- Be clear. As with all things copy, I believe it’s better to be clear than to be clever. As a consumer, I’d like to get an idea of what’s inside that email before I click it. So while some brands definitely love to use the clever, outrageous subject line, I personally opt for clear and simple ones.
How to Leverage Preheaders
The preheader is the preview text you see after the subject line before you open an email. Since there is very little that’s shown in the inbox, this is important real estate that you shouldn’t squander. The biggest mistake I see brands make is leaving the generic “View this email in your browser” preheader text.
Does this make you want to open their emails?
Avoid that mistake by customizing your email template. The preheader text is often found here:
You can edit that text. Or, if you delete that text entirely, whatever shows up first in the body of the email is what will show as the preview text in the inbox.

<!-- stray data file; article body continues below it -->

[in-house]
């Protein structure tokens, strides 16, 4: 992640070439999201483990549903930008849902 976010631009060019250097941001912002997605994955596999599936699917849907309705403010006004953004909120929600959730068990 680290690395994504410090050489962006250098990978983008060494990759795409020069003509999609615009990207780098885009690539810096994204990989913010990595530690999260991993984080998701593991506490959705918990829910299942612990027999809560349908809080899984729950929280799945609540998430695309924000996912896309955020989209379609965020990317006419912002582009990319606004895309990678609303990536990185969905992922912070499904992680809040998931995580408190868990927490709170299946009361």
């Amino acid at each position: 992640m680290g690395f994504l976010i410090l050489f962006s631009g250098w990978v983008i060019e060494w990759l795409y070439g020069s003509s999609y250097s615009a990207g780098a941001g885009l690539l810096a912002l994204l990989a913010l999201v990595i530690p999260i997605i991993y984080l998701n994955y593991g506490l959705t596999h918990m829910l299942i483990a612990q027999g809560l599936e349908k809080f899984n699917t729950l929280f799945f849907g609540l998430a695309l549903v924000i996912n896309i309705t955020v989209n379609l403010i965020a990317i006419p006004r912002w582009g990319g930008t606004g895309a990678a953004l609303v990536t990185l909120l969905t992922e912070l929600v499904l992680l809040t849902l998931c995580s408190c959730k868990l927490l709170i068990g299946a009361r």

MailChimp makes it easy to modify preheader (or preview) text:
There is another way, albeit a more technical one: If you want your preheader text to be hidden in the body of your email, you need to edit the HTML of your email template.
But here’s a cool hack from Klaviyo for the non-technical folks. Simply edit the preheader text to be font size 8px and then change the text color to white to make it disappear into the white background.
If you do go the editing route, there are some simple tips that can make this valuable real estate a lot more powerful.
How to Create Interest With Your Preheader Text
- Personalize it with their first name. I’m way more likely to open an email that begins with “Hey Amy!” than one that jumps straight into business language like “We’ve added a new feature to our software…”
- Make it truncated at a key point. “Hey Amy! We wanted to surprise you with this free gift…” creates intrigue because I have to open the email to see what the gift is.
- Use it to add more context. If you want to use a short and pithy subject line to grab a reader’s attention, then you can use your preview text to add context. Here’s an example from Matt McWilliams:
Get creative. Don’t settle for the boilerplate preheader text.
Resend Unopened Emails
One of the awesome things about email marketing services is you can track who did (and who didn’t) open your email campaigns. If you want to improve your open rates, you can try resending a campaign to those who didn’t open it the first time. ConvertKit makes this easy to do: